Ex Deo – The Immortal Wars [REVIEW]

Bringing the symphonic and technical death metal from the underground, Ex Deo are looking to make a massive statement with a powerful sound and crushing instrumentation on their latest record ‘The Immortal Wars’. If you’re a fan of bands like Fleshgod Apocalypse, then this band will be right up your alley.

Opening up with the strong build up, ‘The Rise Of Hannibal’ has a strong army marching quality with its tempo and beat that it will bring the head banging as soon as it enters the room. As well as this, the overall production on the album is phenomenal as every single instrument, whether it be orchestral or by the band comes through as crisp as anything. The breakdown smashes through the walls with the sudden shrill moments of the symphonic elements making you sound like you’re in the middle of a war. It picks up the pace a lot more with ‘Hispania (Siege of Saguntum)’ and with that, the album pushes itself up even higher with the sound and the overall tone of the record. With both guitars playing of each other really well whilst the drums provides a powerful and gripping backing for the chugging/tremolo picking that makes things just become quite overwhelming but with a notion that you cant turn away.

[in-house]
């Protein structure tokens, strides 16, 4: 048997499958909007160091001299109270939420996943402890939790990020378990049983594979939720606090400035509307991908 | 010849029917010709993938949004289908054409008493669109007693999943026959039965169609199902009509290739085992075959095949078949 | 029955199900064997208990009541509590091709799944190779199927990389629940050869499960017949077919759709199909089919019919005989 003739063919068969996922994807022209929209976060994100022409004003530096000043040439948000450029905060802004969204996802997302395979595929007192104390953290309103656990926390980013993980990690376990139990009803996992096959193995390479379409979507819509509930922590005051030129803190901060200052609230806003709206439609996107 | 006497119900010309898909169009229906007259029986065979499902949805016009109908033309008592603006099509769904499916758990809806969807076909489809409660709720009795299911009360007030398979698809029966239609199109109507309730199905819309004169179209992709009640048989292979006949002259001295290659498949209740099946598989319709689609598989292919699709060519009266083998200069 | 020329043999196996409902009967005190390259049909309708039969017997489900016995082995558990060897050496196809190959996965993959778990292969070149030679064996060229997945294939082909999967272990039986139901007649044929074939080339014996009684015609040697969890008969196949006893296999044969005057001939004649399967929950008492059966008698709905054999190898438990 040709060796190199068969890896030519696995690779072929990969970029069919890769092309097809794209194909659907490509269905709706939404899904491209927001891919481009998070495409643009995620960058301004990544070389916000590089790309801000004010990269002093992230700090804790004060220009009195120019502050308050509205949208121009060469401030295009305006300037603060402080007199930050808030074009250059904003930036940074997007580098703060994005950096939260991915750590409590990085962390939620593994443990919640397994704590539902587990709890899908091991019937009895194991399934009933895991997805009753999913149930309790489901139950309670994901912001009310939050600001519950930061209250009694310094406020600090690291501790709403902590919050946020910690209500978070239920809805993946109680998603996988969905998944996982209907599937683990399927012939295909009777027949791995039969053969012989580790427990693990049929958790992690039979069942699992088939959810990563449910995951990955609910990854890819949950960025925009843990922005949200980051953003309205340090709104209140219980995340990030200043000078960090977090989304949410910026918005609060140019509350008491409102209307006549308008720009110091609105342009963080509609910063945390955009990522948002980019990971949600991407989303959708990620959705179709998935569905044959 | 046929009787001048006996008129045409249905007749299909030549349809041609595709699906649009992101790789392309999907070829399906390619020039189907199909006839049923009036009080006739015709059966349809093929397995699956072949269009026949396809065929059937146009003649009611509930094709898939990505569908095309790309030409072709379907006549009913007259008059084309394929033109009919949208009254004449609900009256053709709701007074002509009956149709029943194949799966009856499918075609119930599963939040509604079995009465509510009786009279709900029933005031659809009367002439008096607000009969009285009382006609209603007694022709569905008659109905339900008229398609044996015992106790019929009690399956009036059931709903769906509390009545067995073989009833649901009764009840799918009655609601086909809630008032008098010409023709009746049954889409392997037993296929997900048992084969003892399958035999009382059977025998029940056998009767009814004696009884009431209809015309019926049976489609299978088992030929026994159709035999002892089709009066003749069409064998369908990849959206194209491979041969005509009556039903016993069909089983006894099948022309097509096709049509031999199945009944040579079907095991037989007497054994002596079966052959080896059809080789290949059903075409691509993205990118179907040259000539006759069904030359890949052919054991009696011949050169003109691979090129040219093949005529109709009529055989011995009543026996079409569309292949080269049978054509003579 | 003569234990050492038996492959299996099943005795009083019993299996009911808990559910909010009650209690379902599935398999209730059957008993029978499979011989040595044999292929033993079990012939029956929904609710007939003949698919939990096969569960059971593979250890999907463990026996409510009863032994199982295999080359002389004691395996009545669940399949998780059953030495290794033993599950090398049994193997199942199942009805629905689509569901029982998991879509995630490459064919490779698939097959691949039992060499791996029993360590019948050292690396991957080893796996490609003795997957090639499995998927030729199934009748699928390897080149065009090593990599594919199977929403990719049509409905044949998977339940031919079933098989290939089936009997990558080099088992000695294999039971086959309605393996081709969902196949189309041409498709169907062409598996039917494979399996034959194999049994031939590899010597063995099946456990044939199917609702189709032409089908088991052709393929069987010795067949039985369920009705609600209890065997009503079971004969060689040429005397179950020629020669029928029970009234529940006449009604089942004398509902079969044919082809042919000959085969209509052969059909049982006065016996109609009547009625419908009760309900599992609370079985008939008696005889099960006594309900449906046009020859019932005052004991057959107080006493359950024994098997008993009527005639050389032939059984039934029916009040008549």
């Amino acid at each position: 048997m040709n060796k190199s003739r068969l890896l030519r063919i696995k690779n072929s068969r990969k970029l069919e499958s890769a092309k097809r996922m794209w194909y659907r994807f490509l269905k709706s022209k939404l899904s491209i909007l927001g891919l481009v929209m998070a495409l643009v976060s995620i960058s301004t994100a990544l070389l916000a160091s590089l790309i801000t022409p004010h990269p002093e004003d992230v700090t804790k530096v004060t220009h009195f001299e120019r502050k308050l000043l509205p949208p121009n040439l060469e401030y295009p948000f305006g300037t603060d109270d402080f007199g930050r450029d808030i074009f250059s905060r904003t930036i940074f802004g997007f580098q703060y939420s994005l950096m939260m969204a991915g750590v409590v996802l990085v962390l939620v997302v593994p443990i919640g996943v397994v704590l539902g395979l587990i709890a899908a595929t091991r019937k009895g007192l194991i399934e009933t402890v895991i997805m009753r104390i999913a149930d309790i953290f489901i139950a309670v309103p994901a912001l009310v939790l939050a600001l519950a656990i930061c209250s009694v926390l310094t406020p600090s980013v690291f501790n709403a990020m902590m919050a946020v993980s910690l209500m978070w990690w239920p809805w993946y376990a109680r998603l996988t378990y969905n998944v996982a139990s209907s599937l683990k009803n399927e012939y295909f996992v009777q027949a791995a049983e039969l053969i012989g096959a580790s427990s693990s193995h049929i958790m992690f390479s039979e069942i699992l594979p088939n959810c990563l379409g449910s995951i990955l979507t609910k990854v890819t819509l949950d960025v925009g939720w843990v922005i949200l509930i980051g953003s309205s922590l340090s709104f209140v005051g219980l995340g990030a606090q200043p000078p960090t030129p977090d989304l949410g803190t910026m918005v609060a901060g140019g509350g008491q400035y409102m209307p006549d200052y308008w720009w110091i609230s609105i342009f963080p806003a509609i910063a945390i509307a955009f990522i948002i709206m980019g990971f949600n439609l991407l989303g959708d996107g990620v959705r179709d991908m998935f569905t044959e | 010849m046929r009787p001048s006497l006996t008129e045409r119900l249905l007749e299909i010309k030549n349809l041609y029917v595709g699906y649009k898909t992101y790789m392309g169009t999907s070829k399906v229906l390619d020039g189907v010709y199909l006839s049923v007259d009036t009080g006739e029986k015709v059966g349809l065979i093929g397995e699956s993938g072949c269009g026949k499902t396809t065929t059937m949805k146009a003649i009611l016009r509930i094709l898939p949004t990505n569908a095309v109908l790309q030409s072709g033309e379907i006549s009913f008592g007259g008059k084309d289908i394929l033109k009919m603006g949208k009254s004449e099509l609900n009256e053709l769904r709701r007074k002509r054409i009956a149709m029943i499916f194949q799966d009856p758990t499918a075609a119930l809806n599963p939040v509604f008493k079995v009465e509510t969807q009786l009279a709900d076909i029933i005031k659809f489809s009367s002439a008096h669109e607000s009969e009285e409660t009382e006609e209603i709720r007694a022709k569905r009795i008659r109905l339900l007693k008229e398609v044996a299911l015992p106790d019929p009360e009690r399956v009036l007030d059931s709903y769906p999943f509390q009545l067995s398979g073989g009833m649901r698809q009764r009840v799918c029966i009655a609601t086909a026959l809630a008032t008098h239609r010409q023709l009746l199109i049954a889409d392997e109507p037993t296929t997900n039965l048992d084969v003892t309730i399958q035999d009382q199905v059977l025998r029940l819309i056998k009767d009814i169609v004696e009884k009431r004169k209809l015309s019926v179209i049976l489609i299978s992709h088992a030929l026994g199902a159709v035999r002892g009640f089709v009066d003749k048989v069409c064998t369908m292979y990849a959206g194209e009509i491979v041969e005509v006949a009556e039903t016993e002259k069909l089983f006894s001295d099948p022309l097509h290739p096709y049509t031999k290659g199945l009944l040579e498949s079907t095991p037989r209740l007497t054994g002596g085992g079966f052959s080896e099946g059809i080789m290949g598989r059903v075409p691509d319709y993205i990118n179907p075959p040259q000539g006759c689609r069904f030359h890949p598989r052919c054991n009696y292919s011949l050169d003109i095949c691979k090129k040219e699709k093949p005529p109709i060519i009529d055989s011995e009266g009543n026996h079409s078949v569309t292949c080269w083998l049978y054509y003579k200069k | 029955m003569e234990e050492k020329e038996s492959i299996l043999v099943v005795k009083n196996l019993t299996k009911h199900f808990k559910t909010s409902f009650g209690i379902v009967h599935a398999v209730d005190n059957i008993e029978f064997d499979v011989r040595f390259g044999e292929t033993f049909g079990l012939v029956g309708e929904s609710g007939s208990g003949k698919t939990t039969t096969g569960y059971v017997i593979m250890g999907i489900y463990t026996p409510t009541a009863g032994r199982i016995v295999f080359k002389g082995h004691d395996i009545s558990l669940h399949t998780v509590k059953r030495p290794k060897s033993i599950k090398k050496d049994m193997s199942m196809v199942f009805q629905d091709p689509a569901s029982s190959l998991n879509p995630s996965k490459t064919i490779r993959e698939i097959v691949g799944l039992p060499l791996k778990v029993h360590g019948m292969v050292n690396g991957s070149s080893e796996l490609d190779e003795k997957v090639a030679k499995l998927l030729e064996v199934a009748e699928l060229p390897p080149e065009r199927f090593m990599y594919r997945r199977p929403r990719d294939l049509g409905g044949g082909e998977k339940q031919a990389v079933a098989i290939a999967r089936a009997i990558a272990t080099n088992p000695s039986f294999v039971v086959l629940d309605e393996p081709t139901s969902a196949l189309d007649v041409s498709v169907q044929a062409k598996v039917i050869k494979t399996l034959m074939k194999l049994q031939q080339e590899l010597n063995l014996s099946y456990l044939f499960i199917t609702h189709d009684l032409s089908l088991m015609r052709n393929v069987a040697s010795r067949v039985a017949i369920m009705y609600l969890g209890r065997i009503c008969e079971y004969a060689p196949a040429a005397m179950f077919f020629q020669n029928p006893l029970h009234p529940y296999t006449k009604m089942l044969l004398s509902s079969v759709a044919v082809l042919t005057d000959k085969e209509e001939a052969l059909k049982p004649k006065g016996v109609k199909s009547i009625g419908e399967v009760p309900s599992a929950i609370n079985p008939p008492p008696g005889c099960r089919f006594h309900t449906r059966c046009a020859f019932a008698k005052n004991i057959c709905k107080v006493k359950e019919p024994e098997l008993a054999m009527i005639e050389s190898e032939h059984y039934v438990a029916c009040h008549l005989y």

Their main theme throughout the entire album is on Ancient Rome and it sticks to those theme quite religiously. The entire concept helps add to the entire symphonic qualities as well as the lyrics, only making this album that much more unique and exciting. Tracks like ‘Suavetaurilia (Intermezzo)’ highlight the production on this record superbly as well as the follow up track ‘Cato Major: Carthago Delenda Est!’ whose introduction only pushes the enjoyment of the record, but doesn’t overshadow the destruction that the rest of the band bring throughout the record with the vocals telling a strong tale behind its screams. The album closer ‘The Roman’ opens on a sombre note before the rest of the band provide this devastating and clutching element with the guitars that help round out the track superbly whereas the track help bring the album to such a climactic close with the album feeling near perfect by the end of the 9 track onslaught.